Model Units vs. last month vs. November 2007 CYTD vs. CYTD 2007
Prius 8,660 -26.6% -48.3% 151,025 -9.6%
Camry 2,174 -22.1% -57.5% 42,201 -14.8%
Highlander 907 -11.3% -64.8% 18,501 -3.9%
RX400h 624 1.5% -62.7% 13,737 10.0%
LS600hL 37 -32.7% -78.2% 930 n/a
GS450h 42 90.9% -58.0% 627 -58.4%
Civic 1,043 -35.7% -67.8% 30,261 2.1%
Escape 1,185 33.5% -35.8% 16,150 -16.7%
Mariner 176 -18.1% -53.4% 2,223 35.5%
Yukon 190 1.6% n/a 2,009 n/a
Malibu 195 -40.0% n/a 1,934 n/a
Vue 328 7.3% 1,461.9% 2,729 25.4%
Tahoe 404 8.6% n/a 3,217 n/a
Aura 45 104.5% -26.2% 252 -65.9%
Altima 353 -36.3% -70.4% 8,109 9.2%
Escalade 173 -24.8% n/a 495 n/a
All hybrids 16,536 24.8% -50.4% 293,147 -8.3%
All vehicles 747,544 -10.9% -36.7% 12,351,399 -16.3%

U.S. hybrid sales for October 2008 by manufacturer and model

United States Sales by Make

U.S. hybrid market historical sales (1999 – 2007 with 2008 forecast)

United States Yearly Sales

Regional Data

Source: R. L. Polk & Co.

Curious where hybrid buyers live? We present the data in two ways. First, we list the 15 cities and states that boast the largest numbers of new hybrids on their roads within the past year. For example, residents in the New York City area put over 19,000 new hybrids on the road in 2007. Second, we adjust for population and look at hybrids per person (in states) or per household (in metro areas.) This lets us include cities like Portland, OR: a city that has fewer overall vehicles (and thus fewer hybrids) but has more hybrids per capita than anywhere else.

States with the Highest Hybrid Sales

Rank State New Hybrids*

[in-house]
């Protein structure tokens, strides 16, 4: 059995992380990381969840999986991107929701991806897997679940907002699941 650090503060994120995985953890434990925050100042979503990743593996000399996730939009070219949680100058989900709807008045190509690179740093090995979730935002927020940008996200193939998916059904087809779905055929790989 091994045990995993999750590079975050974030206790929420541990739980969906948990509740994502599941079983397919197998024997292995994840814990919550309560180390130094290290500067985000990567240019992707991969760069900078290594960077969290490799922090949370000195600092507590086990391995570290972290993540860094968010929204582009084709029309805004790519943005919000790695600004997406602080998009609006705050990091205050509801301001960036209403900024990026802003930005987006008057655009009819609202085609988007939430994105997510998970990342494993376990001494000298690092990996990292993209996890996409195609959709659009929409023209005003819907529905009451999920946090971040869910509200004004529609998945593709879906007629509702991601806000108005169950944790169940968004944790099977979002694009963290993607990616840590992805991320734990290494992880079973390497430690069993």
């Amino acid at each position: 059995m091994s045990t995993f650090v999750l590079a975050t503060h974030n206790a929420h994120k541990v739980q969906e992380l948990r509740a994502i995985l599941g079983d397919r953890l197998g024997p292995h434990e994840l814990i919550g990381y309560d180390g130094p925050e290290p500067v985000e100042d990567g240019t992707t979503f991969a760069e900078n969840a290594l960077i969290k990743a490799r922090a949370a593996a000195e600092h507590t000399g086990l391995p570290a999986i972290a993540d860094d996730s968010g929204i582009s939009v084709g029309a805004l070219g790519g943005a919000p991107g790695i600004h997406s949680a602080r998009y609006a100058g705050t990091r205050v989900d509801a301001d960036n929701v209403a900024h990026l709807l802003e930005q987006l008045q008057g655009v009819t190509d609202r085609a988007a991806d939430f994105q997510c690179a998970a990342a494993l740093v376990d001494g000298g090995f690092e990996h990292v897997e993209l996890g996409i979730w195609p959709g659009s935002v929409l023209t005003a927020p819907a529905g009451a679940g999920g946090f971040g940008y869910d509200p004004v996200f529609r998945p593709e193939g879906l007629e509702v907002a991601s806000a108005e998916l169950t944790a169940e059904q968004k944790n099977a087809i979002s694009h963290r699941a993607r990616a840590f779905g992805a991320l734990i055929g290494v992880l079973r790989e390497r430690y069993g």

1 California 63,312
2 New York 14,362
3 Florida 13,344
4 Texas 13,274
5 Illinois 10,241
6 Virginia 8,659
7 Washington 8,565
8 Pennsylvania 8,120
9 Arizona 7,719
10 New Jersey 7,634
11 Massachusetts 7,563
12 Maryland 6,395
13 North Carolina 6,169
14 Ohio 6,059
15 Colorado 5,256

*Registrations CYTD September 2008

States where hybrids are most popular

Rank State New Hybrids per 1000 Residents*
1 California 1.752
2 District of Columbia 1.658
3 Oregon 1.388
4 Washington 1.362
5 Vermont 1.321
6 Connecticut 1.304
7 Arizona 1.300
8 New Hampshire 1.259
9 Massachusetts 1.182
10 Virginia 1.144
11 Maryland 1.142
12 Colorado 1.127
13 Nevada 1.074
14 Hawaii 1.006
15 Alaska 0.960
US State Average 0.820

*Registrations CYTD September 2008

Metropolitan areas with the highest hybrid sales

Rank Metropolitan Area New Hybrids*
1 Los Angeles 28,244
2 San Francisco 17,557
3 New York 17,115
4 Washington, DC 9,047
5 Chicago 8,137
6 Boston 7,782
7 Seattle 7,079
8 Philadelphia 6,593
9 Phoenix 5,562
10 San Diego 5,731
11 Sacramento 5,614
12 Denver 4,631
13 Minneapolis-St. Paul 4,283
14 Portland, OR 4,231
15 Dallas-Ft. Worth 4,095

*Registrations CYTD September 2008

Metropolitan areas where hybrids are most popular

Rank Metropolitan Area New Hybrids per 1000 Households*
1 Portland, OR 10.394
2 San Francisco 7.453
3 Santa Barbara, CA 5.912
4 Monterrey, CA 5.874
5 San Diego 5.585
6 Los Angeles 5.101
7 Charlottesville, VA 4.459
8 Sacramento, CA 4.171
9 Seattle 4.159
10 Washington, DC 4.016
11 Phoenix 3.952
12 Helena, MT 3.836
13 Palm Spring, CA 3.804
14 Eugene, OR 3.463
15 Eureka, CA 3.377
  US Metro Area Average 1.812

*Registrations CYTD September 2008